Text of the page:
Palmer v. Shultz, 594 F. Supp. 433 (D.D.C. 1984)

U.S. District Court for the District of Columbia - 594 F. Supp. 433 (D.D.C. 1984)
September 17, 1984

594 F. Supp. 433 (1984)

Alison PALMER, et al., Plaintiffs,
George P. SHULTZ, Defendant.
Marguerite COOPER, et al., Plaintiffs,
George P. SHULTZ, Defendant.

Civ. A. Nos. 76-1439, 77-2006.

United States District Court, District of Columbia.

September 17, 1984.

*434 Ellen Wayne, Terris & Sunderland, Washington, D.C., for plaintiffs.

Diane M. Sullivan, Asst. U.S. Atty., Washington, D.C., for defendant.


JOHN LEWIS SMITH, Jr., Senior District Judge.

This matter is before the Court on plaintiffs' application for an award of attorney's fees and expenses under § 706(k) of Title VII of the Civil Rights Act of 1964, 42 U.S.C. § 2000e-5(k). In applications filed December 12, 1983, and July 12, 1984, plaintiffs request a total of $450,797.12 in fees and expenses. The request arises from a class action against the Department of State, in which plaintiffs alleged widespread *435 sex discrimination by defendant with respect to employment practices in the Foreign Service. On October 12, 1983, some seven years after suit was filed, this Court approved a consent decree settling the portion of the case involving applicants for junior-level Foreign Service positions. That decree supplies the basis for plaintiffs' claim that they are the "prevailing party" and thereby entitled to an award under § 706(k).

This is an unusual case. Major pieces of Title VII litigation often produce major pieces of attorney's fees litigation. The substantive standards involve resolution of numerous factual issues, subsumed under this analytical heading or that, all litigable, and all subject to an imprecise test of "reasonableness." The procedural standards, most thoroughly set out by the Court of Appeals in National Association of Concerned Veterans v. Sec'y of Defense, 675 F.2d 1319 (D.C.Cir.1982), require detailed documentation of the attorney's efforts, and establishment through affidavit of a "prevailing market rate" in a "market" that really does not exist. The result is often lengthy records, lengthy proceedings, and lengthy "opinions" where the Court not so much opines but rather acts as a blackrobed bookkeeper. It is not surprising that judges frequently decry the entire process.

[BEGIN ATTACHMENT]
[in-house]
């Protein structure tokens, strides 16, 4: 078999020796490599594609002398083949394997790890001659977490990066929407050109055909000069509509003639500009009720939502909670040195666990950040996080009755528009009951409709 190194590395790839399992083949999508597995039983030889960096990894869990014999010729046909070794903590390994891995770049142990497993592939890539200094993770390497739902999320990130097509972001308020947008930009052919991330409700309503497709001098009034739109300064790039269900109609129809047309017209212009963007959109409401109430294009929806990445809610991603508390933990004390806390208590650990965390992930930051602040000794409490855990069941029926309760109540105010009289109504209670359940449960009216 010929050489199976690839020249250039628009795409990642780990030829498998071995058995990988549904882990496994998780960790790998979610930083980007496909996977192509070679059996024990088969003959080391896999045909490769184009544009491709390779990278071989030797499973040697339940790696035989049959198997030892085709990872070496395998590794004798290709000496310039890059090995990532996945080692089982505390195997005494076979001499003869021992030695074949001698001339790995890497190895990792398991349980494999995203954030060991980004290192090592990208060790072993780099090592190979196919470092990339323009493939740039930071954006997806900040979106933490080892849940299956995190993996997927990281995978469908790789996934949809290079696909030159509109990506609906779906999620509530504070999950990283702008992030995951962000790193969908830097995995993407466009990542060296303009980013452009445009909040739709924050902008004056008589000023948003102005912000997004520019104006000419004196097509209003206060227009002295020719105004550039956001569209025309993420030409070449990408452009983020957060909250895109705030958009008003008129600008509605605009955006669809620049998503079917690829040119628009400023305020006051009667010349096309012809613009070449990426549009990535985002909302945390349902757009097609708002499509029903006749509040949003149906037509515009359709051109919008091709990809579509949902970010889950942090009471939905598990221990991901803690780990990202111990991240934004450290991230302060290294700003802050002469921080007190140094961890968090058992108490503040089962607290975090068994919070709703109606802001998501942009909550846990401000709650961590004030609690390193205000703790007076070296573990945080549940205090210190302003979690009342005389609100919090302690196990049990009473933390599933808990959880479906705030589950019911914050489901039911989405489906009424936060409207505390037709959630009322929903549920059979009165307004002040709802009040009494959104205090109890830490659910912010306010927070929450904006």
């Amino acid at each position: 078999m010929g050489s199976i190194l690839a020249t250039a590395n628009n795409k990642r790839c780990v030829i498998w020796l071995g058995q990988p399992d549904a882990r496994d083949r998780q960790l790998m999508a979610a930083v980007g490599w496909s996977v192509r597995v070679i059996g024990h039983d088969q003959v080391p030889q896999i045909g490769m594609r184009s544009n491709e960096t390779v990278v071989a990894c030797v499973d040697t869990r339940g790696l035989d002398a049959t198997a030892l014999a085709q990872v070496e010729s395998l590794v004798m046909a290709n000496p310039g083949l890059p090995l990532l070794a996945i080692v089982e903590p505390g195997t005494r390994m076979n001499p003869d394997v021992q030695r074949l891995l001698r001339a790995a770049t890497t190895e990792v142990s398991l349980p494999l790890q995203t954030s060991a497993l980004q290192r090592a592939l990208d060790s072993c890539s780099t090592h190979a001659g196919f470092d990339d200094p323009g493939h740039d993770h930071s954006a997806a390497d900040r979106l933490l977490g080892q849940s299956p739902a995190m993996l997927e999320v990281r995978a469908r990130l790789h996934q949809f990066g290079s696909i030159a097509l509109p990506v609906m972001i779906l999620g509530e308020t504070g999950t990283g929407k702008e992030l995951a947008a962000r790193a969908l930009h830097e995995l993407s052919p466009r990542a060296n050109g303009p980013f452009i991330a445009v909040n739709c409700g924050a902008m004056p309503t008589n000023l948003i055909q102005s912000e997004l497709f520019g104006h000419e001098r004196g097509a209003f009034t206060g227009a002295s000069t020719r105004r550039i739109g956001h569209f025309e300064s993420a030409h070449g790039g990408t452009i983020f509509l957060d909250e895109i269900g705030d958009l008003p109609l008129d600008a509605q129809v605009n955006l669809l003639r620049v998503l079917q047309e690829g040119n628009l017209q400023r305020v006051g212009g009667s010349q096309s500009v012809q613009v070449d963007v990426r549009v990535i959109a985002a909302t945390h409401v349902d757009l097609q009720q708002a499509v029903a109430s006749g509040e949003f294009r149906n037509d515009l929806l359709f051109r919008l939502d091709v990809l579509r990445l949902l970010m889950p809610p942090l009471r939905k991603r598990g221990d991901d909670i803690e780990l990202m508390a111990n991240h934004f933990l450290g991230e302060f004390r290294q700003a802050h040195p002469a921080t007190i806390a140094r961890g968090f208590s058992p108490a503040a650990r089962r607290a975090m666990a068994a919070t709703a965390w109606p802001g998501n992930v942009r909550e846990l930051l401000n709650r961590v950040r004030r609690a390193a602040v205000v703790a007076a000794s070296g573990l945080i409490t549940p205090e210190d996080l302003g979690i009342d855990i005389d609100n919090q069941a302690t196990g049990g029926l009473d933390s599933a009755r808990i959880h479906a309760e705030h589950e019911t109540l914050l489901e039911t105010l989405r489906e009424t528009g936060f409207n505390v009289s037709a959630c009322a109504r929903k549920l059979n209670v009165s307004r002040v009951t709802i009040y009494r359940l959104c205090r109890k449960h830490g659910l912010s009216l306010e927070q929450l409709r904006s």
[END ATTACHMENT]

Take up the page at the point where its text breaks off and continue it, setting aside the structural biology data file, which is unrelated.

This case is not like that. The issues are few in number, and legal in character. The government offers no opposition on several key questions. It concedes that plaintiffs are the prevailing party. It does not challenge in any respect the "reasonableness" of the hours claimed by plaintiffs. It provides but four pages of evidence of prevailing market rates. For their part, plaintiffs base their request for a multiplier on only one of the three grounds generally accepted as supporting an adjustment to the lodestar. The parties join issue on only three matters: the prevailing market rate, the use of current market rates in claims against the government, and plaintiffs' entitlement to compensation for certain expenses. Upon careful review of the record, and of recent developments in the law, the Court concludes that plaintiffs are entitled to an award of $439,541.48.

1. The Lodestar: Appropriate Hourly Rate

"The initial task in determining an appropriate fee award ... is to establish the `lodestar': the number of hours expended multiplied by a reasonable hourly rate." Concerned Veterans, supra, 675 F.2d at 1323 (citing Copeland v. Marshall, 641 F.2d 880, 891 (D.C.Cir.1980) (en banc) ("Copeland III")). See also Hensley v. Eckerhart, 461 U.S. 424, 103 S. Ct. 1933, 1939, 76 L. Ed. 2d 40 (1983). Defendant does not question the "number of hours expended" by plaintiffs' counsel, and with good reason: plaintiffs fully document and justify the hours claimed.[1] Defendant does challenge plaintiffs' requested hourly rates, and to that issue the Court now turns.

Seventeen different attorneys from Terris & Sunderland worked on this matter over the past eight years. The proposed rate schedule, based on years of experience, ranges from a high of $150 per hour *436 for Mr. Terris, to a low of $75 per hour for the most junior associates. See Plts.Mem. at 20. Because of the firm's policy of assigning primary responsibility at any given time to one or two associates, attorneys in the 4-7 and 8-10 year categories ($95-110) performed most of the work. See id.; First Terris Affidavit at ¶ 14.